WASHINGTON – Erie County Executive Mark C. Poloncarz went to the White House Monday to push Gov. Andrew M. Cuomo's proposed compromise to allow New Yorkers to once again enroll in federal trusted traveler programs.
But the coronavirus pushed its way onto the agenda – and both Poloncarz and the Trump administration officials he met with agreed that the two issues could actually combine to make big trouble at New York's border crossings with Canada.
"They may be two separate things in theory, but in fact they're colliding and having a negative impact," Poloncarz said.
The county executive said he fears that the increasing number of coronavirus cases in Ontario could lead to more rigorous border inspections at a time when New Yorkers are losing access to the NEXUS trusted traveler program that speeds their trips across the border.
One immediate way of reducing the chance of that happening would be for the Trump administration to accept Cuomo's proposed compromise on the issue, but Poloncarz didn't win any commitment to that effect.
"They could not give me any further indication whether or not that the proposal provided by Gov. Cuomo would be accepted," Poloncarz said. "They just basically said, 'Yes, we are aware that it was provided.' "
The Trump administration last month blocked New Yorkers from applying for or renewing their memberships in NEXUS or global entry, which speeds the customs process at international airports.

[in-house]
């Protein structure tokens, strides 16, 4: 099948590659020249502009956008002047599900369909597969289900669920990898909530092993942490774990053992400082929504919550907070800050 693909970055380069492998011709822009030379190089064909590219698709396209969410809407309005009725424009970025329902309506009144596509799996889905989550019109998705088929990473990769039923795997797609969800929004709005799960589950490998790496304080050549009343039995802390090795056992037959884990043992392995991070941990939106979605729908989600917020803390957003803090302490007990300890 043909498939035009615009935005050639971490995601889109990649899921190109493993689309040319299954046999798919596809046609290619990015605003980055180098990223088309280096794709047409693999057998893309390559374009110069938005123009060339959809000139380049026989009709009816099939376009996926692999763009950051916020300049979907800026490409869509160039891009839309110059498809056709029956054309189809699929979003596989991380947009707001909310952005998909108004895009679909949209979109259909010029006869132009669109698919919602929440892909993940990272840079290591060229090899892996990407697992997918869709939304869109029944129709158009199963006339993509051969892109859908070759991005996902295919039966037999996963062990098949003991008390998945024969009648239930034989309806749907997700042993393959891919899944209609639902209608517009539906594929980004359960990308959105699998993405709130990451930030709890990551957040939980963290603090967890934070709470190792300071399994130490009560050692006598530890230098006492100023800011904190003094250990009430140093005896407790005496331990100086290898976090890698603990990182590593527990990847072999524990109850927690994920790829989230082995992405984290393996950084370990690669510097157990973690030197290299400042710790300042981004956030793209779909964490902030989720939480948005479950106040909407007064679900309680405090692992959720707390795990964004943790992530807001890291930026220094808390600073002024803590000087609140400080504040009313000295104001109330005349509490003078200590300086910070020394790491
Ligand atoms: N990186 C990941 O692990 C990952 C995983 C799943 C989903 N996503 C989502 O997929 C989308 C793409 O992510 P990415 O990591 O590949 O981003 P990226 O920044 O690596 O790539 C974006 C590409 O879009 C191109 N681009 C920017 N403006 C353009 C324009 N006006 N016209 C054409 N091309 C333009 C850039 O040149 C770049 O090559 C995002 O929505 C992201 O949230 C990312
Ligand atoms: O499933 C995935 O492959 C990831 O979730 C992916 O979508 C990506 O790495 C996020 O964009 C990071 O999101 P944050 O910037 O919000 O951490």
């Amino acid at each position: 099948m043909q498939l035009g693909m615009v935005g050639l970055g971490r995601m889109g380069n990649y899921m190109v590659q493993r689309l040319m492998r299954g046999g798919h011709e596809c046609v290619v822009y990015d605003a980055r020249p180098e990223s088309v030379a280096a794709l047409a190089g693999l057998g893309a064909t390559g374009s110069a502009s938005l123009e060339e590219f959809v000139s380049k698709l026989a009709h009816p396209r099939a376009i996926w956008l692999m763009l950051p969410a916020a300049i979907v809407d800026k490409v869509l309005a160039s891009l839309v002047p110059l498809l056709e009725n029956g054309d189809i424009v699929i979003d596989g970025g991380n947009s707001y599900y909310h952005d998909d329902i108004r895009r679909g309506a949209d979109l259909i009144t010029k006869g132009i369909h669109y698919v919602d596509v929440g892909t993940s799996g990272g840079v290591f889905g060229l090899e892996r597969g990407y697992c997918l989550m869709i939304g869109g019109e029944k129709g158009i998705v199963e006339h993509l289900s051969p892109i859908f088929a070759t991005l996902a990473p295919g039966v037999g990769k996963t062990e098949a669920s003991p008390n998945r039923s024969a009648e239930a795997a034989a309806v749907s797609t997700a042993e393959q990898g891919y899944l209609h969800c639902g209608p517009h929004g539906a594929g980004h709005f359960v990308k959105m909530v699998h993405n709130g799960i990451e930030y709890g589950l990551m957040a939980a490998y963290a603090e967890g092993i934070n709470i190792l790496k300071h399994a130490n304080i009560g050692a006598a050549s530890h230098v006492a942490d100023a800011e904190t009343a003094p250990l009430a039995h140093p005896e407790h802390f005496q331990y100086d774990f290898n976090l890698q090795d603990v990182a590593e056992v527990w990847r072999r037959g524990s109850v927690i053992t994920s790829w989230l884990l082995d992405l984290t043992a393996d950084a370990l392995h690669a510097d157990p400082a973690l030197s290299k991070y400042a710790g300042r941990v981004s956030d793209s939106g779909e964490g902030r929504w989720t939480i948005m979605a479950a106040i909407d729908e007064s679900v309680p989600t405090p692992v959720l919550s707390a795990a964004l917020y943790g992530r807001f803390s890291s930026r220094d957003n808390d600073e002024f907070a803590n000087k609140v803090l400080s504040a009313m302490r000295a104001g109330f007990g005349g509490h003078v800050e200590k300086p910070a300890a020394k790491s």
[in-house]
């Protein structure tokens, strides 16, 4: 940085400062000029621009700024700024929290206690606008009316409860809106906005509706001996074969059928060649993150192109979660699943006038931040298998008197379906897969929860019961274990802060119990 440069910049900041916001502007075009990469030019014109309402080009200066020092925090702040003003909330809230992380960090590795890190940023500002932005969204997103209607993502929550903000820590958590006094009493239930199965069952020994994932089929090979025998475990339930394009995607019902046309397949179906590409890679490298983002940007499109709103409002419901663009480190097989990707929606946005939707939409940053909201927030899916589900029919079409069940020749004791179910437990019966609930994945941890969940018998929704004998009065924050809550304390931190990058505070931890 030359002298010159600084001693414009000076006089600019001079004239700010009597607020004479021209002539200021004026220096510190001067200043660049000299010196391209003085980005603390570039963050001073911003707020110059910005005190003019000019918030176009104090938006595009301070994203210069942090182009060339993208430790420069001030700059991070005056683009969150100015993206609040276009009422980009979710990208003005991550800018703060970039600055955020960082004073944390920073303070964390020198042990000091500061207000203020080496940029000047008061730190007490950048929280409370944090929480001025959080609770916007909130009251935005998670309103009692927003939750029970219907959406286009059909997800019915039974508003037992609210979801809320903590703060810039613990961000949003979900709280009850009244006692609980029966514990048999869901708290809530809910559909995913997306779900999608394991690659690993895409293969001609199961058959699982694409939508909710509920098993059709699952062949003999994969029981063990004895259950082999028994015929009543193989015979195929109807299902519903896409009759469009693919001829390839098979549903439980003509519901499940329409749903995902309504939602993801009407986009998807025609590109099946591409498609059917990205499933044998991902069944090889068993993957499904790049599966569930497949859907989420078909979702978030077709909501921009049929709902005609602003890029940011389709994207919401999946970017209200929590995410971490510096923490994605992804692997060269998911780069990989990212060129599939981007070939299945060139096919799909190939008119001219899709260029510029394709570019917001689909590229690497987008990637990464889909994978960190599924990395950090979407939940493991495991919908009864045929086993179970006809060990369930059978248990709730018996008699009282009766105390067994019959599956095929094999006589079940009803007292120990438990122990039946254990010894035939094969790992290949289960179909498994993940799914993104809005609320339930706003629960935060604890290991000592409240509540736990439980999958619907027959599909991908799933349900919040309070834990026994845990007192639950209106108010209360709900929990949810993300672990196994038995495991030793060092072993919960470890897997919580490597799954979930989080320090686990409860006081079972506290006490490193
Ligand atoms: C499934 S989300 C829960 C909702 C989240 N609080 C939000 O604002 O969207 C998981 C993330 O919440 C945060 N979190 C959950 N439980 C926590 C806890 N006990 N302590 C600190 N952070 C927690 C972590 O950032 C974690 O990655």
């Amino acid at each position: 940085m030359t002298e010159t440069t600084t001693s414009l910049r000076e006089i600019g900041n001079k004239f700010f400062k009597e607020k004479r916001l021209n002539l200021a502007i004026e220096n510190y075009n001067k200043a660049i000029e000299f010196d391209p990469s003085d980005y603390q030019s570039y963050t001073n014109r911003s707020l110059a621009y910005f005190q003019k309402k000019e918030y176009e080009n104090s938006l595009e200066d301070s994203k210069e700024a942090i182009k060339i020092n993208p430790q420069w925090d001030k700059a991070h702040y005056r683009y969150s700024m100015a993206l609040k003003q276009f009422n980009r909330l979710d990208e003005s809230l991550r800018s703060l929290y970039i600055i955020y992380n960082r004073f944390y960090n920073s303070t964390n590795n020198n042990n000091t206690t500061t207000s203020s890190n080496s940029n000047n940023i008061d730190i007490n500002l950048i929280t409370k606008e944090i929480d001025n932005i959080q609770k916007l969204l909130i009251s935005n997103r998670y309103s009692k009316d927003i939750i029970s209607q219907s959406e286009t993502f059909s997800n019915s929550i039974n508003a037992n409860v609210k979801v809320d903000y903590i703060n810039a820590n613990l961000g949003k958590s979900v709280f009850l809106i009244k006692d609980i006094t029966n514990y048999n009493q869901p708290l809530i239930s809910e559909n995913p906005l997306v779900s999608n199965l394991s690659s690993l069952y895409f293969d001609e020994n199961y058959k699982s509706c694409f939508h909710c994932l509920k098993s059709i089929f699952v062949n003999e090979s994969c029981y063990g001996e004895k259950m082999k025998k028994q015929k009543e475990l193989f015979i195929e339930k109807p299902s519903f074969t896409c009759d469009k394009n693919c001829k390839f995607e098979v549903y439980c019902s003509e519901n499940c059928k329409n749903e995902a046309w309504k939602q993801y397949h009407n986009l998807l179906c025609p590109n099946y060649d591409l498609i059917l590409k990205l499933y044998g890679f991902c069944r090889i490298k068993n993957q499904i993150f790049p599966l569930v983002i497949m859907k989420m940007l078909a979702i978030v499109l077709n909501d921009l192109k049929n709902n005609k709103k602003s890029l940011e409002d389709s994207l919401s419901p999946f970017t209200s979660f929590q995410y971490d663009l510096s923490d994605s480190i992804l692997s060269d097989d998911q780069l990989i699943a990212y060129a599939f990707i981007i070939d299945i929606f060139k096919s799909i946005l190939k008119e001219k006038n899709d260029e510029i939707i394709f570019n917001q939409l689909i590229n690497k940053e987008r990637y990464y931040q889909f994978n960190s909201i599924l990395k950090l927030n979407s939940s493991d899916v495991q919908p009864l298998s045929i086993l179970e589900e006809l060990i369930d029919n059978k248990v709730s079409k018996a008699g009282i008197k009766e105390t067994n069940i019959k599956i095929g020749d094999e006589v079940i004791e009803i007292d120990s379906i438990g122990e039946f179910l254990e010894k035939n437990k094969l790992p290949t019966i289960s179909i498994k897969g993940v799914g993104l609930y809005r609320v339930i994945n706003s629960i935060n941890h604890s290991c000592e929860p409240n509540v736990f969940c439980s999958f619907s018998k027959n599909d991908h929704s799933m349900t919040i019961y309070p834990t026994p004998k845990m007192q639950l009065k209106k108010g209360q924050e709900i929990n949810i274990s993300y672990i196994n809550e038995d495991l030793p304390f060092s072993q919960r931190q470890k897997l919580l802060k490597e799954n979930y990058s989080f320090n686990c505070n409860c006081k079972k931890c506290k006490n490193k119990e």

Trump officials did that in reaction to New York's new Green Light Law, which allows undocumented immigrants to get driver's licenses but also bars federal homeland security officials from access to New York Department of Motor Vehicles data.
Federal officials insist they need that data to conduct national security investigations – but supporters of the Green Light Law fear that the Trump administration would use that DMV data to hunt for and deport undocumented immigrants.
Under Cuomo's compromise, the state would allow federal officials to get access to all DMV data except Social Security numbers.
Acting Homeland Security Secretary Chad Wolf last week said Cuomo's proposal "looks promising," but the issue remains unresolved.
Poloncarz said the growing coronavirus threat makes resolving the trusted traveler issue more urgent, and the Trump administration officials at the meeting agreed.
"They understand that there is a cascading effect of having a slowdown at the bridge because of the issues with the trusted traveler program and then having another slowdown with the bridge because of worries associated with the coronavirus," he said.
The coronavirus outbreak was a key topic of the 75-minute session.
"They're concerned that there's going to be, of course, further community spread," Poloncarz said.
If the virus were to spread rapidly in Toronto, that would have an economic impact in Western New York at a time when the trusted traveler controversy threatens to reduce U.S.-Canadian trade, he added.
Poloncarz, who is in the nation's capital for a National Association of Counties conference, attended the meeting with about 15 other county officials from New York State. Trump administration intergovernmental affairs staffers attended the meeting, but Jeffrey Rubini, director of response policy at the National Security Council, was the point person for the session.
Trump will speak at the conference of county officials on Tuesday.
"I think everyone's looking forward to the conference and his talk, but we're hoping that it stays on the governmental matters and it doesn't stray from that because it will be a uncomfortable situation if it goes into more of a campaign-like setting," Poloncarz said.
Story topics: Covid-19